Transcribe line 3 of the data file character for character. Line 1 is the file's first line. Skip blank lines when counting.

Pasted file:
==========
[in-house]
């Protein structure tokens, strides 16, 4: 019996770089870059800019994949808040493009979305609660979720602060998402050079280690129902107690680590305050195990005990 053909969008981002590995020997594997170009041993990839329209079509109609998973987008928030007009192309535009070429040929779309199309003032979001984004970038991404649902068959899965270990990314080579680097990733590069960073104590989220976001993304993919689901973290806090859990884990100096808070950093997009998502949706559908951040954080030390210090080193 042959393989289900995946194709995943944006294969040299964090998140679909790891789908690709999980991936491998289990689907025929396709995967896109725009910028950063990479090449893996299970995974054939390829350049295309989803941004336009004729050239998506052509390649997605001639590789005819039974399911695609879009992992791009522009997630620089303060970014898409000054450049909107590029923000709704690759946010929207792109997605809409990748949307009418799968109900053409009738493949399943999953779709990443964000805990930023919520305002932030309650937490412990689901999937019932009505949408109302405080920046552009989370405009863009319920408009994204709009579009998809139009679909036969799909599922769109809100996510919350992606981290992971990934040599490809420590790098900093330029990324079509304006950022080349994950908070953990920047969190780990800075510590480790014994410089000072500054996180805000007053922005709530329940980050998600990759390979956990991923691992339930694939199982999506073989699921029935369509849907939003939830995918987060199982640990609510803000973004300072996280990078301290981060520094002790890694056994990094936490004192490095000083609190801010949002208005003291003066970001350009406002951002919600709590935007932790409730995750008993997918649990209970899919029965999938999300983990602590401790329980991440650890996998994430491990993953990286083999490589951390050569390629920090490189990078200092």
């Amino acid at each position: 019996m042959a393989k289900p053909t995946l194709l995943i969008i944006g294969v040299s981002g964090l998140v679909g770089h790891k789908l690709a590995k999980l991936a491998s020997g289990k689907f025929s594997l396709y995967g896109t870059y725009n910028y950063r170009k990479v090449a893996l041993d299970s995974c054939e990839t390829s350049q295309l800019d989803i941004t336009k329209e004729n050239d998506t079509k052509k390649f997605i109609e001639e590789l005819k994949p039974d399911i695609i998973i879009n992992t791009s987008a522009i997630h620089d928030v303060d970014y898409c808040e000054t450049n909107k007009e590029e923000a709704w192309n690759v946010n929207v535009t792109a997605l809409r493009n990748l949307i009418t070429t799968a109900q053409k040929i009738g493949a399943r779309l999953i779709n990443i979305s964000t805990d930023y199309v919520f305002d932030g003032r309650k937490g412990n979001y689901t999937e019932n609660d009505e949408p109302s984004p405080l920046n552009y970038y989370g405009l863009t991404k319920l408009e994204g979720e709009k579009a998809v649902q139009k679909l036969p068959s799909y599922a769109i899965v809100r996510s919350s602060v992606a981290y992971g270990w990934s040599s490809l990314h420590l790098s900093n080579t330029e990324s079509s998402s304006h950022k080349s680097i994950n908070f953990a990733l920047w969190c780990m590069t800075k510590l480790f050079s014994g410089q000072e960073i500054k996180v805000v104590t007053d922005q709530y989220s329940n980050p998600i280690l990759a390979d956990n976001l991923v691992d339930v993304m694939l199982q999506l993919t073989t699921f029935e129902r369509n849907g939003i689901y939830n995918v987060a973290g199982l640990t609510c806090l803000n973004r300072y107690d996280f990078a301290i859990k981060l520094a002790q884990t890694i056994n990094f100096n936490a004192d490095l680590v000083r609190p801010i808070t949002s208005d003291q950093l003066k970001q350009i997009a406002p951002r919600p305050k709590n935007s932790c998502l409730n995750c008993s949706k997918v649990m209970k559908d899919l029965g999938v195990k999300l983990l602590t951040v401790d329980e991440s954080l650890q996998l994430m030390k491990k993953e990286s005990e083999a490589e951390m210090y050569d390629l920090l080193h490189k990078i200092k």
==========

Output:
């Amino acid at each position: 019996m042959a393989k289900p053909t995946l194709l995943i969008i944006g294969v040299s981002g964090l998140v679909g770089h790891k789908l690709a590995k999980l991936a491998s020997g289990k689907f025929s594997l396709y995967g896109t870059y725009n910028y950063r170009k990479v090449a893996l041993d299970s995974c054939e990839t390829s350049q295309l800019d989803i941004t336009k329209e004729n050239d998506t079509k052509k390649f997605i109609e001639e590789l005819k994949p039974d399911i695609i998973i879009n992992t791009s987008a522009i997630h620089d928030v303060d970014y898409c808040e000054t450049n909107k007009e590029e923000a709704w192309n690759v946010n929207v535009t792109a997605l809409r493009n990748l949307i009418t070429t799968a109900q053409k040929i009738g493949a399943r779309l999953i779709n990443i979305s964000t805990d930023y199309v919520f305002d932030g003032r309650k937490g412990n979001y689901t999937e019932n609660d009505e949408p109302s984004p405080l920046n552009y970038y989370g405009l863009t991404k319920l408009e994204g979720e709009k579009a998809v649902q139009k679909l036969p068959s799909y599922a769109i899965v809100r996510s919350s602060v992606a981290y992971g270990w990934s040599s490809l990314h420590l790098s900093n080579t330029e990324s079509s998402s304006h950022k080349s680097i994950n908070f953990a990733l920047w969190c780990m590069t800075k510590l480790f050079s014994g410089q000072e960073i500054k996180v805000v104590t007053d922005q709530y989220s329940n980050p998600i280690l990759a390979d956990n976001l991923v691992d339930v993304m694939l199982q999506l993919t073989t699921f029935e129902r369509n849907g939003i689901y939830n995918v987060a973290g199982l640990t609510c806090l803000n973004r300072y107690d996280f990078a301290i859990k981060l520094a002790q884990t890694i056994n990094f100096n936490a004192d490095l680590v000083r609190p801010i808070t949002s208005d003291q950093l003066k970001q350009i997009a406002p951002r919600p305050k709590n935007s932790c998502l409730n995750c008993s949706k997918v649990m209970k559908d899919l029965g999938v195990k999300l983990l602590t951040v401790d329980e991440s954080l650890q996998l994430m030390k491990k993953e990286s005990e083999a490589e951390m210090y050569d390629l920090l080193h490189k990078i200092k």